The incidence of late-onset congenital adrenal hyperplasia due to 3 beta-hydroxysteroid dehydrogenase deficiency among hirsute women.Clin Endocrinol (Oxf). 1992 Apr; 36(4):383-8.CE
The present study was designed to determine the incidence of 3 beta-hydroxysteroid dehydrogenase deficiency (3 beta-HSD) in adult women with hyperandrogenism.
DESIGN AND PATIENTS
In 78 hirsute patients and 30 normal women in the same age range, an ACTH stimulation test was performed on day 5 of the cycle by administration of a single bolus of 0.25 mg ACTH-(1-24) at 0800 h.
The following steroids were measured before, 30 and 60 minutes after ACTH injection: delta 5-pregnenolone (delta 5-P), 17-hydroxy-delta 5-pregnenolone (17-OH delta 5-P), dehydroepiandrosterone (DHEA), delta 5-androstenediol, progesterone (P), 17-hydroxyprogesterone (17-OHP), androstenedione (A), testosterone (T) and cortisol.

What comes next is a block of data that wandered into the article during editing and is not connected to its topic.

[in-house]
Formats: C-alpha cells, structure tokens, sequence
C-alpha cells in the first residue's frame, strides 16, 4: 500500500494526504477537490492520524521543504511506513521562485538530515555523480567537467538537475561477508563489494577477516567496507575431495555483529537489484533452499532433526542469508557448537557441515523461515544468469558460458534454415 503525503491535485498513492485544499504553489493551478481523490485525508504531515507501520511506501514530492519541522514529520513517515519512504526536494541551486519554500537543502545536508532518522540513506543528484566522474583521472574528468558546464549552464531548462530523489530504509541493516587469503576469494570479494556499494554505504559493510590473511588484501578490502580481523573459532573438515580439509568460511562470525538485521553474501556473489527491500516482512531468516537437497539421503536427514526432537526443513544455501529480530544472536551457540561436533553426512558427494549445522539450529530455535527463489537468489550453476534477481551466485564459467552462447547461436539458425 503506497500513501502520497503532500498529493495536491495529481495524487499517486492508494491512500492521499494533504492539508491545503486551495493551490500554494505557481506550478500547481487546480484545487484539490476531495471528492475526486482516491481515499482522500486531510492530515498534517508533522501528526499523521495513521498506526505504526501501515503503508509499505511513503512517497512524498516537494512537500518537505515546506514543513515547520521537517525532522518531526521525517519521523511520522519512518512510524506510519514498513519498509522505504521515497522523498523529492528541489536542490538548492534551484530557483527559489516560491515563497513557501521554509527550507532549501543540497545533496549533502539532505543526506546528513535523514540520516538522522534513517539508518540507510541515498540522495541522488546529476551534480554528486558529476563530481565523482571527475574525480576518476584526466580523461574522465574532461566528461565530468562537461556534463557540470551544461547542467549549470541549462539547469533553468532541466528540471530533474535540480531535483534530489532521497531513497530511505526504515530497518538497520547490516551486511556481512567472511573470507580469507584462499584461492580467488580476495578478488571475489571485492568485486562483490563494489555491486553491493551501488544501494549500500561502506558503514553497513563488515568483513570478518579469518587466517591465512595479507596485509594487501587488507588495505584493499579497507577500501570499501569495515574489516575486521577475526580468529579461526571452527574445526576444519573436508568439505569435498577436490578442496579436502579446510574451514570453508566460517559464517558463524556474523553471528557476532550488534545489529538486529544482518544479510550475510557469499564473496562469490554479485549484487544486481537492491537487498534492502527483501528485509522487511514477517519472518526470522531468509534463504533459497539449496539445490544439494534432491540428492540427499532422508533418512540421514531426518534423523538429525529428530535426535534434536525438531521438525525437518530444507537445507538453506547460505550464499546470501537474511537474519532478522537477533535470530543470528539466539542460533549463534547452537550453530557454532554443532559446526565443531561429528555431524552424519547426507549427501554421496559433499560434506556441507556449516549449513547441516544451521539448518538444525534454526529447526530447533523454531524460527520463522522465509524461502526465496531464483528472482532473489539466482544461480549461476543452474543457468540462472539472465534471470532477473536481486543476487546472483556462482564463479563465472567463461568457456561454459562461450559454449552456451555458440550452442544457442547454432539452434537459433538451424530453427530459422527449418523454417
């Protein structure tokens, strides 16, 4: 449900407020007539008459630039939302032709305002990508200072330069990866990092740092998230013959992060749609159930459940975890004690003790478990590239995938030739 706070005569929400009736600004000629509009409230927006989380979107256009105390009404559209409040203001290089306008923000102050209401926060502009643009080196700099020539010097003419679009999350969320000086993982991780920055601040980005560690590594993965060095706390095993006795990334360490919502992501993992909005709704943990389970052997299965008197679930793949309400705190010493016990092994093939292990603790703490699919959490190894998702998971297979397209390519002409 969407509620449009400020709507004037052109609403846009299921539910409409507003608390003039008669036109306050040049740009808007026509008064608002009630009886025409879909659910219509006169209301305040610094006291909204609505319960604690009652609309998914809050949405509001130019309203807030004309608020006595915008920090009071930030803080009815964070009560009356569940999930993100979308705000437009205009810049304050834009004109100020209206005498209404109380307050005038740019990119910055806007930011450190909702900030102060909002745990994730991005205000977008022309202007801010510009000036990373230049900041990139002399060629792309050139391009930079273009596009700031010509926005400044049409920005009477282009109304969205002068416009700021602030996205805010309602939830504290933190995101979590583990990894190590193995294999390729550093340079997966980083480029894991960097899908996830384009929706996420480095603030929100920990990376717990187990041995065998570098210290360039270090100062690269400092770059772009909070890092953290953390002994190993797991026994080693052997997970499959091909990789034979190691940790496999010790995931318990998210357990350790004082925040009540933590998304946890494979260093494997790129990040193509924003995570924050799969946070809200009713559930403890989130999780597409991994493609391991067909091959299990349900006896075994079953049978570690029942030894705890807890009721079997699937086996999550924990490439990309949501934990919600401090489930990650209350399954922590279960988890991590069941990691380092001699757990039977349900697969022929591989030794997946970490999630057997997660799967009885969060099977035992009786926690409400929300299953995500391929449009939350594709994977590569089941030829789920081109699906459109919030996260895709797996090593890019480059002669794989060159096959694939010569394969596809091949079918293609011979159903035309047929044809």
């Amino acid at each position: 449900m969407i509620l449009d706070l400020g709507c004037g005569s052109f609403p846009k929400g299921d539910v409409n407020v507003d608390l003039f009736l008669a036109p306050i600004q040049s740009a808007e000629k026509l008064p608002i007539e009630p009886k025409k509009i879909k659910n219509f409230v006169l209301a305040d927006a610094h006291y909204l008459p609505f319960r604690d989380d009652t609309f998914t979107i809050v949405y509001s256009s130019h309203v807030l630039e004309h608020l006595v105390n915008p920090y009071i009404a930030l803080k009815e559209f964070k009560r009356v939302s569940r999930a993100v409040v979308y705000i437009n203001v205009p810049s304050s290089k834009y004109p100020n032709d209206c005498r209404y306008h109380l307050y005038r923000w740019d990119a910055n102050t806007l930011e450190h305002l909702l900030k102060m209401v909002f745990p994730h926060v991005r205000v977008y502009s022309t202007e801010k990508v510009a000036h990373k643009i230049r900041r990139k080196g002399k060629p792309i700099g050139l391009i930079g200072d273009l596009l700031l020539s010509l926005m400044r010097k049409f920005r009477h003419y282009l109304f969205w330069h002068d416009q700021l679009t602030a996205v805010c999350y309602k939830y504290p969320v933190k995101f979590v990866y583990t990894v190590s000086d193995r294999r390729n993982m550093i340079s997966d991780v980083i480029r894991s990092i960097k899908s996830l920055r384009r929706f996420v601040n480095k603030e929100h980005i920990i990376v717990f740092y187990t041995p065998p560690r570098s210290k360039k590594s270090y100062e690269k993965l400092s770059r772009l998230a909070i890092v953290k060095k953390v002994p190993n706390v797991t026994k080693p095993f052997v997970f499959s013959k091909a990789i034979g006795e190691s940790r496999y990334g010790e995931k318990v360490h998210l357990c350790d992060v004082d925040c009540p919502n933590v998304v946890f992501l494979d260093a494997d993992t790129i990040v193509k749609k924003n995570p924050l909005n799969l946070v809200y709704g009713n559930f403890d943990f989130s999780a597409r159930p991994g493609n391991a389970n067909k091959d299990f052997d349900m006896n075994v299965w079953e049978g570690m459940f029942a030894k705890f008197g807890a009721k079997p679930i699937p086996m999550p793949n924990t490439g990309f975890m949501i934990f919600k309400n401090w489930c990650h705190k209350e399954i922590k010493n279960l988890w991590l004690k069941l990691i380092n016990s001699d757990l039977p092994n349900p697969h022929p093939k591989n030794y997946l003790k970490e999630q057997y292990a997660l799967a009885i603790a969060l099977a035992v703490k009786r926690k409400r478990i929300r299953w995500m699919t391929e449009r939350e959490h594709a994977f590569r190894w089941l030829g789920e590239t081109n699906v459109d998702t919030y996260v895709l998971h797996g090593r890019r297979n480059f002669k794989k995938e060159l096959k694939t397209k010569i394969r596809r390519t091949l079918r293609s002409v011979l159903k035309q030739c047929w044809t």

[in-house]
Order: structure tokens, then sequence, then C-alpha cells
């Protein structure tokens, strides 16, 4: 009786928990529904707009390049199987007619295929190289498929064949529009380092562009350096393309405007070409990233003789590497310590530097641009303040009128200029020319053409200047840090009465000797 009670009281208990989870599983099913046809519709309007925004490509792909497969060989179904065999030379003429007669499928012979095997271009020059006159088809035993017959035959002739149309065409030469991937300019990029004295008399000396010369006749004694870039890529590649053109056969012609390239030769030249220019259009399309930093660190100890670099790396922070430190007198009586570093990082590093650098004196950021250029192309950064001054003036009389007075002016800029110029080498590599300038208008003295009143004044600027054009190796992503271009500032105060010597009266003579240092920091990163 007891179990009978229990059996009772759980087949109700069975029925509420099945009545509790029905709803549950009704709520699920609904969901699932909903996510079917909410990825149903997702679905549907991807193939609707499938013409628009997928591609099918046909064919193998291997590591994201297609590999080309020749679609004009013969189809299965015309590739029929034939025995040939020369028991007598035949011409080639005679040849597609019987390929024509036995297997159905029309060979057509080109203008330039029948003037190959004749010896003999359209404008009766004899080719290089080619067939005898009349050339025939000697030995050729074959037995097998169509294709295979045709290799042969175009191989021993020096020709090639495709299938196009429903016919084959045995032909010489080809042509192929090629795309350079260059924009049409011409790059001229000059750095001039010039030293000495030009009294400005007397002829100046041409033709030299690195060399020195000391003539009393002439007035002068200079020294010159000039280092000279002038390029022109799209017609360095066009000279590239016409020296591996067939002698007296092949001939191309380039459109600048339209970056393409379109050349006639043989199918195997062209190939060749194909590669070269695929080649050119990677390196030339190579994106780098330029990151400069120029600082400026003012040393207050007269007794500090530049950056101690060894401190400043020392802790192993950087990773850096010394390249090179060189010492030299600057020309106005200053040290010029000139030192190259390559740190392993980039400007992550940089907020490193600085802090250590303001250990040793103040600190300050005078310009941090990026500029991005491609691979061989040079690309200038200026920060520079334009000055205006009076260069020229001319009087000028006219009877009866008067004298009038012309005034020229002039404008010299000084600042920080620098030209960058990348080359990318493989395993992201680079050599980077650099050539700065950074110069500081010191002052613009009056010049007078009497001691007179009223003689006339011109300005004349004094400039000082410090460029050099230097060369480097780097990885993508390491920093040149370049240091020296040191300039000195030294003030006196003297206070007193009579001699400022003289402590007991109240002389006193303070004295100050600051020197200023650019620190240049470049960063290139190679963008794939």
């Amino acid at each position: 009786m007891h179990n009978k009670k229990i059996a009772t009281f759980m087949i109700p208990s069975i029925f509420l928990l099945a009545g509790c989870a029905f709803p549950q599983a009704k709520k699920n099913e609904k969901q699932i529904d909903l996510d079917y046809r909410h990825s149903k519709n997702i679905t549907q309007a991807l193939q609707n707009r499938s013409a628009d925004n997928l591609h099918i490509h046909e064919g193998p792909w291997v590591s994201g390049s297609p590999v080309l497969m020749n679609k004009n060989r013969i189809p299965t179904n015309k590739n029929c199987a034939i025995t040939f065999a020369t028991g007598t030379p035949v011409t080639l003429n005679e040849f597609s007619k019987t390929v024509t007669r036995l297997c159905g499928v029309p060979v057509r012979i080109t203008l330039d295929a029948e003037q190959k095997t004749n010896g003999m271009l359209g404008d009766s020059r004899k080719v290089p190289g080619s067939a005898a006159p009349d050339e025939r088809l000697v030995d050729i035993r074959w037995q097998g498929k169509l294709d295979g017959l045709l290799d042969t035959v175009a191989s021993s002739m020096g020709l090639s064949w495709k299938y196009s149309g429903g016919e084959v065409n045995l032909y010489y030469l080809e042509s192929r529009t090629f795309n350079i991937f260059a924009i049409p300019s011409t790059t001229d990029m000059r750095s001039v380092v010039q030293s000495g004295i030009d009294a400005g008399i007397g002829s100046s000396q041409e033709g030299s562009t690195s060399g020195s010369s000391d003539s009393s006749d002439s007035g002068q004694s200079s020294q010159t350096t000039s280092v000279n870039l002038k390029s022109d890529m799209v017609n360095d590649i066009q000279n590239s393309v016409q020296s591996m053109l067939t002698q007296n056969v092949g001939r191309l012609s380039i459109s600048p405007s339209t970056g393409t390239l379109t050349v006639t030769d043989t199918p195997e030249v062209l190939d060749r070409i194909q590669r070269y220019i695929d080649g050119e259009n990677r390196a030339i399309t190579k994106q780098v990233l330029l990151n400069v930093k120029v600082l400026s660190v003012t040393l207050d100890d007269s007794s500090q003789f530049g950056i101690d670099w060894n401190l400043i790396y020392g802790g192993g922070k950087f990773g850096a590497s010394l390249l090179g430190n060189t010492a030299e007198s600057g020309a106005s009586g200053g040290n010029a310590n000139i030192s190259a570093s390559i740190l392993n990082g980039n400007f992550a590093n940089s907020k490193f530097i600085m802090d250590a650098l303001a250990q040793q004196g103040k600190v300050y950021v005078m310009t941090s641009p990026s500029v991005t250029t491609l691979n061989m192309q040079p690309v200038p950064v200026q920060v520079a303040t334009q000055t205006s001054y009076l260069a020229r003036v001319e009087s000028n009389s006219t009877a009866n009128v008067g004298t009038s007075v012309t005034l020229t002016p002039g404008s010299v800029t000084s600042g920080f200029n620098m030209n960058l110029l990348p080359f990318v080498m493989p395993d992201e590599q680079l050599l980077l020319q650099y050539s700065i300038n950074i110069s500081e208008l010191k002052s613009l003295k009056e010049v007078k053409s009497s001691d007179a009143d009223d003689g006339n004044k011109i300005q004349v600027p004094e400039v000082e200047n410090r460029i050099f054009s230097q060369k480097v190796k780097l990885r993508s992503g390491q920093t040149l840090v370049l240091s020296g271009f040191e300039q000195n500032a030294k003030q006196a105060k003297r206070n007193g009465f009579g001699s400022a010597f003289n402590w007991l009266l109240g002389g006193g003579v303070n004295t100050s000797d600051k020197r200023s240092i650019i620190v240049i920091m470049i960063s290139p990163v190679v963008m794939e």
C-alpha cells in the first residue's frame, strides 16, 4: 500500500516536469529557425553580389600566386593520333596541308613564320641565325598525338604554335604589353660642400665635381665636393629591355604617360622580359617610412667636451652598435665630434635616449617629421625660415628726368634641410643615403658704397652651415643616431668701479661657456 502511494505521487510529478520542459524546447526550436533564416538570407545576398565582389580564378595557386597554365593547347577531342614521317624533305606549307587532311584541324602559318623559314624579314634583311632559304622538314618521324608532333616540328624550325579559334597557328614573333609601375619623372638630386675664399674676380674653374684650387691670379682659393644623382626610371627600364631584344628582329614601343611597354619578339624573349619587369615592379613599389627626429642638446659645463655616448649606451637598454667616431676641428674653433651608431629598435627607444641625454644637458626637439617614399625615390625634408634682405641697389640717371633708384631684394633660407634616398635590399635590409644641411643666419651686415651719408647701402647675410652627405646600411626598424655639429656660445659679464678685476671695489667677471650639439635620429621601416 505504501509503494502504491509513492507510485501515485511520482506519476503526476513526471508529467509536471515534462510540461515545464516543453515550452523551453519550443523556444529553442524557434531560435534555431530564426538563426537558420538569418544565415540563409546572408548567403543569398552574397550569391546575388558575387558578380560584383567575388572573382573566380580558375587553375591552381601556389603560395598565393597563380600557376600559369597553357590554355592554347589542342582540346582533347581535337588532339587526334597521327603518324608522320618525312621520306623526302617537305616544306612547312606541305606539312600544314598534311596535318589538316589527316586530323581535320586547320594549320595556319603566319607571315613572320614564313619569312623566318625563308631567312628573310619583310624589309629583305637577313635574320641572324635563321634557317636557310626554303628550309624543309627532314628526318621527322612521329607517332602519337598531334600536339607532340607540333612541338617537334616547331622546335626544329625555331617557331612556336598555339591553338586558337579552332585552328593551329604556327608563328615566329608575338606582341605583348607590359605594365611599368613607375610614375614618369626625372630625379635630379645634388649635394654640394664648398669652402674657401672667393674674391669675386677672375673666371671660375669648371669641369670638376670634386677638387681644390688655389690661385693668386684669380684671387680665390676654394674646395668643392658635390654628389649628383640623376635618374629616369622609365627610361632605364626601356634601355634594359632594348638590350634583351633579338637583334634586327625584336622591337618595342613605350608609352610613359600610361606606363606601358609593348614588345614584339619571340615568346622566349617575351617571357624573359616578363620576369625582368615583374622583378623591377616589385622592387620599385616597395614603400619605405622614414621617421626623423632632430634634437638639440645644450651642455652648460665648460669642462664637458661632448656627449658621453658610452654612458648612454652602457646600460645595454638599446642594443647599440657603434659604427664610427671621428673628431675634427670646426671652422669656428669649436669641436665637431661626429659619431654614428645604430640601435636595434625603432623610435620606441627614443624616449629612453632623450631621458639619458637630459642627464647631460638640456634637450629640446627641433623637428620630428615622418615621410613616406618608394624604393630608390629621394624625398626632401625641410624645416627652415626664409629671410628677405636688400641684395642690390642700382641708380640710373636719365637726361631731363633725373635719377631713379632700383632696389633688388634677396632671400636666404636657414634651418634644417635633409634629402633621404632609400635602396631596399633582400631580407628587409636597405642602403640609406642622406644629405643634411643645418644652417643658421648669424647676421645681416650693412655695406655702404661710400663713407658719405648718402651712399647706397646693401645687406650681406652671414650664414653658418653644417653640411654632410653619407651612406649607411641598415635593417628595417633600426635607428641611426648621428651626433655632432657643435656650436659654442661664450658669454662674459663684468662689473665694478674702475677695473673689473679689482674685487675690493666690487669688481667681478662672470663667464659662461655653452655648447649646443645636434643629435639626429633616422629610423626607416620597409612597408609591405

Maximum ACTH-stimulated values of delta 5-steroids were in excess of the 90% confidence limits of the control group in 19 hirsute women. Ten patients had an isolated increase in delta 5-P, 17-OH delta 5-P, DHEA or delta 5-androstenediol. Nine patients had an increase in two delta 5 steroids and none had increased values of three or four delta 5 steroids. The ratios of 17-OH delta 5-P to 17-OHP, DHEA to A, delta 5-P to P and delta 5-androstenediol to T were increased in 5, 1, 1 and 1 patients respectively. No patient had elevated values of more than one ratio.
Using stringent diagnostic criteria, partial 3 beta-HSD deficiency was excluded in all 78 patients and therefore appears to be a rare disorder.